Sweden’s efforts were not immediately successful. The pension commission presented its recommendations during an economic downturn in 1990, which the Swedish parliament rejected. But Sweden continued to seek a solution. A new working group, comprised of representatives of each of the seven political parties, found that the aging Swedish population, inflation, and rising unemployment eroded the sustainability of the Swedish pension system. The working group also found that, barring reforms, the payroll tax would need to rise from 18 percent to 30 percent to support the program. The Swedes rejected both an initial set of reforms and a confiscatory tax increase.

So how did the Scandinavian country get back on the path to a sustainable pension system?

The Swedes’ pension reforms worked because they abandoned many of the socialistic aspects of its previous system. Sweden rejected Social Security–like defined benefits in favor of a defined contribution rate. Sweden also introduced some privatization into the system, which empowers beneficiaries to determine how to invest their retirement funds and take an active role in planning for their own future.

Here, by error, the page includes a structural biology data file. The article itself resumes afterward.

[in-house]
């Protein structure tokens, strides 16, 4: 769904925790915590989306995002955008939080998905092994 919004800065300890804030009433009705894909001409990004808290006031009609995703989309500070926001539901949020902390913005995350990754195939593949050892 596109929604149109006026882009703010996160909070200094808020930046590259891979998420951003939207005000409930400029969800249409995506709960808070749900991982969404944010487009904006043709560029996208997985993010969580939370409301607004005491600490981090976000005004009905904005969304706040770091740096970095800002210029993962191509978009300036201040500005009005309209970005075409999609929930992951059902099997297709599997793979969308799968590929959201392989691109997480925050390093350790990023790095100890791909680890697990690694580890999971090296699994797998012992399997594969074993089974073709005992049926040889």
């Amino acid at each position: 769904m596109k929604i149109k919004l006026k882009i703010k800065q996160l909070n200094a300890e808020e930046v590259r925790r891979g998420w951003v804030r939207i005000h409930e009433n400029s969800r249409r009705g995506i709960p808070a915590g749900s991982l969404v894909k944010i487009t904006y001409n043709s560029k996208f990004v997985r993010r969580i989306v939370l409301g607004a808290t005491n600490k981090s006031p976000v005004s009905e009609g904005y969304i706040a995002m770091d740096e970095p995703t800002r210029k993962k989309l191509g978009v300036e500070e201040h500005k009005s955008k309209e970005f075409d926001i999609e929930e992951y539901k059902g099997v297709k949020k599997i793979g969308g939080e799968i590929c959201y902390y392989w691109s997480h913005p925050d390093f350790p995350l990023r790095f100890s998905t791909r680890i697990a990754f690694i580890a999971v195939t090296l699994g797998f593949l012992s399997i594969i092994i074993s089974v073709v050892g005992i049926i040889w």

Critically, the new system features a mechanism called the “brake,” which is designed to prevent overspending by automatically preventing benefits from growing quicker than contributions.

The new Swedish system was fully implemented in 2003, and it has withstood the test of time. Swedish benefits have consistently increased, and their pension program has featured a surplus in all but three of the last 20 years. For the last 10 years, the program experienced a consistently growing surplus. Even during the 2008 financial crisis and the COVID-19 pandemic, the Swedish pension system remained strong. Conversely, the nonpartisan Congressional Budget Office projects that the Social Security’s retirement account will be depleted in 2032.

Today, the Swedish system consistently ranks among the world’s best-performing retirement income programs. This feat was accomplished because Sweden recognized the most socialistic aspects of the program were failing and implemented reforms to avoid the same problems that plague Social Security: unsustainability and passing the costs of overspending to future generations.